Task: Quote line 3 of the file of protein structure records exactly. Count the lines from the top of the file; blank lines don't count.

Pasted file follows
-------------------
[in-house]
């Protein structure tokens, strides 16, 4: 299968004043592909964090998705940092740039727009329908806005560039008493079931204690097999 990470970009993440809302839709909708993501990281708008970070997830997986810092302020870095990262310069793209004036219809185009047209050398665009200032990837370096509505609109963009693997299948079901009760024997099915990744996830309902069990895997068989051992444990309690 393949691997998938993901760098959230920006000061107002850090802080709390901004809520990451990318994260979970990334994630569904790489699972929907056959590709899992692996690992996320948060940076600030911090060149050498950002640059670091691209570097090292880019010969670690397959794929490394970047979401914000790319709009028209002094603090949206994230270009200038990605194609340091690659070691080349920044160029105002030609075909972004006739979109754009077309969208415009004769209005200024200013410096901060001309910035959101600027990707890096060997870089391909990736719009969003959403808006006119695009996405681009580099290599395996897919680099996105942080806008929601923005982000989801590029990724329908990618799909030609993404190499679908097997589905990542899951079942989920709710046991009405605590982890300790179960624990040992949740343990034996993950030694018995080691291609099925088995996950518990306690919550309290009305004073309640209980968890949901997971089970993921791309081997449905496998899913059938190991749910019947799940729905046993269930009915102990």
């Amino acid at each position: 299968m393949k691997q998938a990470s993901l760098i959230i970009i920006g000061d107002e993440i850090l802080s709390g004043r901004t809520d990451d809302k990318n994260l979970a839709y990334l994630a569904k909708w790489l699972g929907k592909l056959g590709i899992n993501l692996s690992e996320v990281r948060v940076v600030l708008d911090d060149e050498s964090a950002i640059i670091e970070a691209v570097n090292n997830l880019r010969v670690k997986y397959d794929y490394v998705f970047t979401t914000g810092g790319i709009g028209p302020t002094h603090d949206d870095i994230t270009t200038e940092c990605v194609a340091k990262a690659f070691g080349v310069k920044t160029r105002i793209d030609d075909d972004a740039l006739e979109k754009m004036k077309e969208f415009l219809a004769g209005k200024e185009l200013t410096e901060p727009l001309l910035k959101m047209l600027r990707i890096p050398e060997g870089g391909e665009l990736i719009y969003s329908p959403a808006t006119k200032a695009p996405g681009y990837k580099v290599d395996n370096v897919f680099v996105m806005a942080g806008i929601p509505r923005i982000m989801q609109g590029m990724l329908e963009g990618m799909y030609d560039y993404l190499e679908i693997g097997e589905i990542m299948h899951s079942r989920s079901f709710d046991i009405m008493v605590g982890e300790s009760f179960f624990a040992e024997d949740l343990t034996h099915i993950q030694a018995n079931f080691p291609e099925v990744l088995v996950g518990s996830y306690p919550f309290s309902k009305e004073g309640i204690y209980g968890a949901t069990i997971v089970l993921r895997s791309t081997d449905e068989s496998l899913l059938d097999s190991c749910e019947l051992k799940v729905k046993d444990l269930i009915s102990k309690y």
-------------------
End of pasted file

């Amino acid at each position: 299968m393949k691997q998938a990470s993901l760098i959230i970009i920006g000061d107002e993440i850090l802080s709390g004043r901004t809520d990451d809302k990318n994260l979970a839709y990334l994630a569904k909708w790489l699972g929907k592909l056959g590709i899992n993501l692996s690992e996320v990281r948060v940076v600030l708008d911090d060149e050498s964090a950002i640059i670091e970070a691209v570097n090292n997830l880019r010969v670690k997986y397959d794929y490394v998705f970047t979401t914000g810092g790319i709009g028209p302020t002094h603090d949206d870095i994230t270009t200038e940092c990605v194609a340091k990262a690659f070691g080349v310069k920044t160029r105002i793209d030609d075909d972004a740039l006739e979109k754009m004036k077309e969208f415009l219809a004769g209005k200024e185009l200013t410096e901060p727009l001309l910035k959101m047209l600027r990707i890096p050398e060997g870089g391909e665009l990736i719009y969003s329908p959403a808006t006119k200032a695009p996405g681009y990837k580099v290599d395996n370096v897919f680099v996105m806005a942080g806008i929601p509505r923005i982000m989801q609109g590029m990724l329908e963009g990618m799909y030609d560039y993404l190499e679908i693997g097997e589905i990542m299948h899951s079942r989920s079901f709710d046991i009405m008493v605590g982890e300790s009760f179960f624990a040992e024997d949740l343990t034996h099915i993950q030694a018995n079931f080691p291609e099925v990744l088995v996950g518990s996830y306690p919550f309290s309902k009305e004073g309640i204690y209980g968890a949901t069990i997971v089970l993921r895997s791309t081997d449905e068989s496998l899913l059938d097999s190991c749910e019947l051992k799940v729905k046993d444990l269930i009915s102990k309690y």